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Explaining Cremation to a Child

Explaining Cremation to a Child



When a deceased family member or friend chooses to be cremated, children may have questions about what cremation means.  When explaining cremation to a child, try to keep the explanation honest, yet simple, keeping the child’s developmental level in mind.


For younger children, you may explain in this way:


“Before Grandma died, she let us know that she wanted to be cremated, rather than buried in the ground.  In order to understand cremation, it is important to remember that a person’s body and soul are separate and that once the person is no longer alive; their body can feel no pain.  In cremation, the body, which feels no pain, is put into a very, very hot room, which is so hot that the body turns to soft powdery ashes.  Then, there are different things we can do with the ashes.  Our family has decided to do ________ with the ashes in honor of Grandma and so that we can remember how much we love her”.


It is important to avoid words such as “fire” or “burn”, which may have a frightening connotation for young children. 


Let your child know whether the ashes are to be scattered, or kept in an urn.  Children are curious and may want to look at the ashes in the urn.  This should not be discouraged if the child wants to see them.  Follow the cues from the child as to how much they do or do not want to see and know.  Many children appreciate having a small urn of their own to keep.  These can be found at the funeral home or through reputable Internet retailers of cremation jewelry.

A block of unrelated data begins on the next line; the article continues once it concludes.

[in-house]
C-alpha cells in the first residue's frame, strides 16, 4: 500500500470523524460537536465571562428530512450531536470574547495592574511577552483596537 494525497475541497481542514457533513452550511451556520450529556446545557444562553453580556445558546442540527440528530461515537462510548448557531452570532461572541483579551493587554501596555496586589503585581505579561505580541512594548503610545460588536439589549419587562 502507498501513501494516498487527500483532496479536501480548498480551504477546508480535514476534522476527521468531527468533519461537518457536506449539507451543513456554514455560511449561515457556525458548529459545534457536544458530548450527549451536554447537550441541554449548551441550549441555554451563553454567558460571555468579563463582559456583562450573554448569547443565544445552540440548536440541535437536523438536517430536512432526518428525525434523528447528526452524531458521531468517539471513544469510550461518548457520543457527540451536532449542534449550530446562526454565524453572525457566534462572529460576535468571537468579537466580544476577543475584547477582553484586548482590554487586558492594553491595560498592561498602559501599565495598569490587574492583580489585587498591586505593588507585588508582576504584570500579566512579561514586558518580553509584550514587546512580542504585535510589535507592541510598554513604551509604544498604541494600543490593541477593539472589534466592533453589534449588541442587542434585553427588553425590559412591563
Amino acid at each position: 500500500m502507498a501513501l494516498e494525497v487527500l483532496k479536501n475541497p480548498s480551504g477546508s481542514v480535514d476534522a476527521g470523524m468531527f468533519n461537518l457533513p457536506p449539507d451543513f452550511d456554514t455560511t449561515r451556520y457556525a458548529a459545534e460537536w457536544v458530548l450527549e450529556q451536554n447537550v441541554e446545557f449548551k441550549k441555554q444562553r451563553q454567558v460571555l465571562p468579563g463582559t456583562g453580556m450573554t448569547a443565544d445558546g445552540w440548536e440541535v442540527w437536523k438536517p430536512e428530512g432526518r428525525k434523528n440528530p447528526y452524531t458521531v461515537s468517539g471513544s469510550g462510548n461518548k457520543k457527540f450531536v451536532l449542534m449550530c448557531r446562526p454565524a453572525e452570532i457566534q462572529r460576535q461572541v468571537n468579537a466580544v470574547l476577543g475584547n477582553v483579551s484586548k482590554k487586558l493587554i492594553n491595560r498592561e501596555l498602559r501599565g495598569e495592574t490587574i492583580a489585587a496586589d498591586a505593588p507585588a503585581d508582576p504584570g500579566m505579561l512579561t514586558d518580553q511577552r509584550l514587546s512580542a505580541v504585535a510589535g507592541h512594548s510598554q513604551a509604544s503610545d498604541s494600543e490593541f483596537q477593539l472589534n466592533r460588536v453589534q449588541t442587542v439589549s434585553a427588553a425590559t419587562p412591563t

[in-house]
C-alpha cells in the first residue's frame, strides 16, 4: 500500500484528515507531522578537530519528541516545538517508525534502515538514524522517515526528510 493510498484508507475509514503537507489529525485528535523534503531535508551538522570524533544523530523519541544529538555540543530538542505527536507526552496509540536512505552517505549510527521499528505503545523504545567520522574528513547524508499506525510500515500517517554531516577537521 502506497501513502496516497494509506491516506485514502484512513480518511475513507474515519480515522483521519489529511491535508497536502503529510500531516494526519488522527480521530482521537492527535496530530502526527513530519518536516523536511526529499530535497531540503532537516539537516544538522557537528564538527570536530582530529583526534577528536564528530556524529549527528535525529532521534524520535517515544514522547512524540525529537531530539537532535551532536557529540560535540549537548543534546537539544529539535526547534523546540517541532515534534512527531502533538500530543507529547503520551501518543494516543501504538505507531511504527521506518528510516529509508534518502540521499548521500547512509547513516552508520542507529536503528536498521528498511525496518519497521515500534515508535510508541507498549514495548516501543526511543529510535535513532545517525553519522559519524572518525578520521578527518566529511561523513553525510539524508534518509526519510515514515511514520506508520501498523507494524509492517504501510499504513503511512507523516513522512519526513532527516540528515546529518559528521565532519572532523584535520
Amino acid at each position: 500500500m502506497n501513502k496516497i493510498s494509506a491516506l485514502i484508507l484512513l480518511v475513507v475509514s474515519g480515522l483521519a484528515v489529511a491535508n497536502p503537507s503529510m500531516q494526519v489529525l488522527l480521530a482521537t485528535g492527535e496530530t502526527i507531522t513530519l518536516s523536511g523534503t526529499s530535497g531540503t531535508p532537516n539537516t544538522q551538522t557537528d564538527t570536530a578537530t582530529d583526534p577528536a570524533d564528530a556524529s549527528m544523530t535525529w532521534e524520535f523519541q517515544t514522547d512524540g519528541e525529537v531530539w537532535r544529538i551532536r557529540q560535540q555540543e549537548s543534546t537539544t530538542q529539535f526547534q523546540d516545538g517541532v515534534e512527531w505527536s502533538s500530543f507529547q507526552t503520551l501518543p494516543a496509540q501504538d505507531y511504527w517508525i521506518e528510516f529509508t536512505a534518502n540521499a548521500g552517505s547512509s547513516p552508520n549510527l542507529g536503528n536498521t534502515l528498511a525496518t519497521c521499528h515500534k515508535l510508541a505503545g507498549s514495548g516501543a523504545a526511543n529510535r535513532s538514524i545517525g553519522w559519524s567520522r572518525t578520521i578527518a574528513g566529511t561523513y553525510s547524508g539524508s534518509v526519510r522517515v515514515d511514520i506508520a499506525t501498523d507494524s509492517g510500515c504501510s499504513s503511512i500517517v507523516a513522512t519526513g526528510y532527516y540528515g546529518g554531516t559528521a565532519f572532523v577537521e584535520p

If possible, arrange a time for you and your child to be with the body before cremation is carried out.  Providing an opportunity to say “goodbye” and beginning to accept the reality of the death can be a positive experience for the family and child.


Depending on the age of your child, he or she may want to be included in planning the memorial and what to do with the remains.  Familiarize yourself with the many types of cremation memorials available (burial of remains in the family plot, “scatter” in a place of significance, interring in an urn garden, placing urn in a niche, in the family home, or dividing the ashes between family members in multiple urns).  Although your child may not fully understand, participation helps to establish a sense of comfort and understanding that life does go on even though someone important has died.


Prepared adults will find themselves much less uncomfortable when asked questions about cremation by their children.



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